Dr. Lee Anne Xippolitos: A Nurse PractitionerFebruary 25, 2019 |
by Monica Levitan
As she prepares to retire as dean of the School of Nursing at Stony Brook University this spring, Dr. Lee Anne Xippolitos reflects on a health care career that spans almost two decades.
“My career’s been an interesting one in the fact that it’s been a blend of service and academia,” Xippolitos says. When Xippolitos first joined the Stony Brook University faculty, she didn’t arrive as a dean. Instead, she came as a psychiatric mental health nurse practitioner assistant professor who held a joint appointment at Stony Brook University Hospital.
A Stony Brook, New York native, Xippolitos received her bachelor’s and master’s degrees from Stony Brook University and a Ph.D. in nursing science from Adelphi University.
Xippolitos spent 12 years at Stony Brook University Hospital, serving as the chief nursing officer. In this role, she was responsible for the nursing operations of a 603-bed level 3 trauma center and was involved in determining the hospital’s strategic plan and its governing board.
“It was extremely rewarding because you really could use your abilities in the academic setting as well as the clinical setting and it only reinforced the academic world because your stories and your experience were really informing the students and it was all based in reality,” she says.
Xippolitos led and co-led several successful initiatives while at the hospital, such as reducing the nursing vacancy rate from 22 percent to 2 percent and served in a joint leadership role on developing the house-wide Electronic Medical Record.
“I’ve worked at the school. I’ve worked at the hospital. I’ve sort of done a figure eight and I have to say I think that’s the best of both worlds, when you’re able to blend both your clinical practice and your administrative practice in one piece,” Xippolitos says.
Xippolitos says that one of her most “wonderful” experiences while working at Stony Brook has been being a part of the project to establish an international State University of New York campus, SUNY Korea. Approved in 2012 by the Ministry of Education, Science and Technology in South Korea, SUNY Korea is the first American university established in Korea that allows students to participate in both American education and dynamic Korean culture.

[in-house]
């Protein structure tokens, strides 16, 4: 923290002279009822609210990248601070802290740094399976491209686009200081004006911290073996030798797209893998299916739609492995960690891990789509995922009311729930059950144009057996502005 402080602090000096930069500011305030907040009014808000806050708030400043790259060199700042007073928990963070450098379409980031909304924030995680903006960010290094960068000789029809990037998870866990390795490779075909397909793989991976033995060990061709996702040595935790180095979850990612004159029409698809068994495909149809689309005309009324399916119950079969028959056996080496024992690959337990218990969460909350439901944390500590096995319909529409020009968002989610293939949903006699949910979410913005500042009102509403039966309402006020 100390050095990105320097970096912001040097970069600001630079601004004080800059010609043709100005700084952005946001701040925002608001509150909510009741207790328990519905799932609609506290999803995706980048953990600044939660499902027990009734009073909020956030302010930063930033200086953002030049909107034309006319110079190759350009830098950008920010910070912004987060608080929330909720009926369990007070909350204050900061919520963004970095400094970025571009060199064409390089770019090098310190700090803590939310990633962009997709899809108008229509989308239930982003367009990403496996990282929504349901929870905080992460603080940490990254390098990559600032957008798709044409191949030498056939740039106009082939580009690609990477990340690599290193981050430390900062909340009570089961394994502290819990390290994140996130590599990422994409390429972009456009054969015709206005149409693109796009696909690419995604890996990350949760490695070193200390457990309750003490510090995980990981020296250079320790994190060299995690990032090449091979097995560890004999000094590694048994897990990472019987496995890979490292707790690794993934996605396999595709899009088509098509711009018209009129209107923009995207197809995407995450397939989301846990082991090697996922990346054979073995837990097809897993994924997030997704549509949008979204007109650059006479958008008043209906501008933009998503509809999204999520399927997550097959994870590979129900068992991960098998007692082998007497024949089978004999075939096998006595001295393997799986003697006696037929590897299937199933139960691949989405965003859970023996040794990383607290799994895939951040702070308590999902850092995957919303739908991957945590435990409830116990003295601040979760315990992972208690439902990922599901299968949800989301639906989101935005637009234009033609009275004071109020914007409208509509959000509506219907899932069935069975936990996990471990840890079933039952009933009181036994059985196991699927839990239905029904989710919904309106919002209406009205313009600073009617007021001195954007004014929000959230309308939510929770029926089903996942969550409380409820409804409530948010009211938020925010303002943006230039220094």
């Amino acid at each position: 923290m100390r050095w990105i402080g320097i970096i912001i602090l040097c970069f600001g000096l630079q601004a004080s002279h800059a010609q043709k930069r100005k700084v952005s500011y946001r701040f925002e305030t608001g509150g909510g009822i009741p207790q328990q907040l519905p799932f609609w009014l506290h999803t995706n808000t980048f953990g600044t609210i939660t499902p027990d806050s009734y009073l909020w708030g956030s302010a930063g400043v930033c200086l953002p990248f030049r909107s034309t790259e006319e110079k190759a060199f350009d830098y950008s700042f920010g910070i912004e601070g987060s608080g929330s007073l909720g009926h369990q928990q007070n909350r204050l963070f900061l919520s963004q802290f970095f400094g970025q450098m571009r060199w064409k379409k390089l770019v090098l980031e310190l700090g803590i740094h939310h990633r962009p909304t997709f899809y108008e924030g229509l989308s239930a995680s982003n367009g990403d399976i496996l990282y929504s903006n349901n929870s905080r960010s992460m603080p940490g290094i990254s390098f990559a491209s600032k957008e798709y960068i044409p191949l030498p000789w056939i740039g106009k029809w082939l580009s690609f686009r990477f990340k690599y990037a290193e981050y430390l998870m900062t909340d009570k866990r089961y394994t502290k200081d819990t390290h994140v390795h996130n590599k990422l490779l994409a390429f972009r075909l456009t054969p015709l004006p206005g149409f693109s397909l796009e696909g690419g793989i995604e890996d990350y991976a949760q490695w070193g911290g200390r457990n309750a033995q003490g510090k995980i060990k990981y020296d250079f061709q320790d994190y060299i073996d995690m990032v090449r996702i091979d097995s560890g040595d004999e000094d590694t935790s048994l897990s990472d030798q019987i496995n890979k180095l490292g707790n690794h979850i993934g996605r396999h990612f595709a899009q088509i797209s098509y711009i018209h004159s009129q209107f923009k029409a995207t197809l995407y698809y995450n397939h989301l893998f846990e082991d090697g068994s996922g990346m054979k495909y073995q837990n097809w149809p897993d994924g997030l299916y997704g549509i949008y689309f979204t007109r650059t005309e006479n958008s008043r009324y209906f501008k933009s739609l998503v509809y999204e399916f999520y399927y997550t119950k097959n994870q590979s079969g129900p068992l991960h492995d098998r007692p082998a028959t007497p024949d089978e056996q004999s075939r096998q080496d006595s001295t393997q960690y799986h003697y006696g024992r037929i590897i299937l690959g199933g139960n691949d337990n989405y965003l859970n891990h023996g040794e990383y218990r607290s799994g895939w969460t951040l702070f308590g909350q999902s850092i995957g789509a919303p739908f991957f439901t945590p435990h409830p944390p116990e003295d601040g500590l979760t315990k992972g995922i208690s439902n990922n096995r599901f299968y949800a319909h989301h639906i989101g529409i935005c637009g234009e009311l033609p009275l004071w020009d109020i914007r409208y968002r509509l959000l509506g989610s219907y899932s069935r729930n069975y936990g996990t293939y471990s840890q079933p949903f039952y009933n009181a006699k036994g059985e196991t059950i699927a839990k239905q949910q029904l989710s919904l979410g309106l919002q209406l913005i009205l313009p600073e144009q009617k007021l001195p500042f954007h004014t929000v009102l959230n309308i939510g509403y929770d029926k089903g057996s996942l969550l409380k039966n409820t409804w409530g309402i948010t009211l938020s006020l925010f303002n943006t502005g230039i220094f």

Though she will soon retire as school dean, Xippolitos’s work with Stony Brook is not over. She will assume a professorship in global health studies that Xippolitos is “really thrilled about,” she says.
In this new professorship, Xippolitos will continue working with her Korean colleagues from SUNY Korea to develop a standard for nursing on the Island of Jeju in South Korea, something they’ve been working on for a decade.
Under a new agreement signed in 2015, the Stony Brook University School of Nursing works with Cheju Halla University on Jeju Island and the Korean Armed Forces Academy in Daejing, South Korea to provide students with the opportunity to expand their nursing knowledge and be given access to clinical environments in the hosting country. The school is also adding Chenung National University to its list of international campus partners to further expand its resources for American and South Korean students.
The Stony Brook University School of Nursing is one of four professional schools in the University Health Sciences Center. For the current academic year, there are 1,335 undergraduate students enrolled in the School of Nursing and 60 students enrolled in the school’s Doctor of Nursing Practice program.
The School of Nursing provides several transition and assistance programs for prospective and current students. For instance, its undergraduate program Nursing First is a joint application process partnership with neighboring institution Suffolk Community College where 65 students, if accepted to the program, are also accepted to the university. Nursing First students spend two years at Suffolk and upon completing their associate’s degree program, are automatically admitted to the Stony Brook nursing program and receive their bachelor’s degree if they’ve completed all of the prerequisites that the program has set in place.
Another program the school offers is the 12-month Accelerated Baccalaureate Program, which allows people with prior degrees from SUNY Stony Brook or another comparable institution to join the nursing program. Once students from the program have completed the prerequisites for the Stony Brook nursing program, they’re admitted that June and they graduate from the program the following June, she says.
Xippolitos is involved in several national nursing organizations. She is a member of the American Organization of Nurse Executives; New York Organization of Nurse Executives; a charter member and former president of Kappa Gamma Chapter, Sigma Theta Tau International; and is the chairperson for the University Healthsystem Consortium’s Council on Nursing.
Looking back at her experiences working in academic and service environments, Xippolitos says nurses and nursing students “give their heart and soul into everything they do.”
“Students just remind me about all that’s good in our profession,” she says. “They come in with enthusiasm and a strong commitment to people and the feeling of compassion, they’re just wonderful people to be around, they’ve got so much energy. … I have to say as a dean the students are the best part of who we are.”
Monica Levitan can be reached at firstname.lastname@example.org. You can follow her on Twitter @monlevy_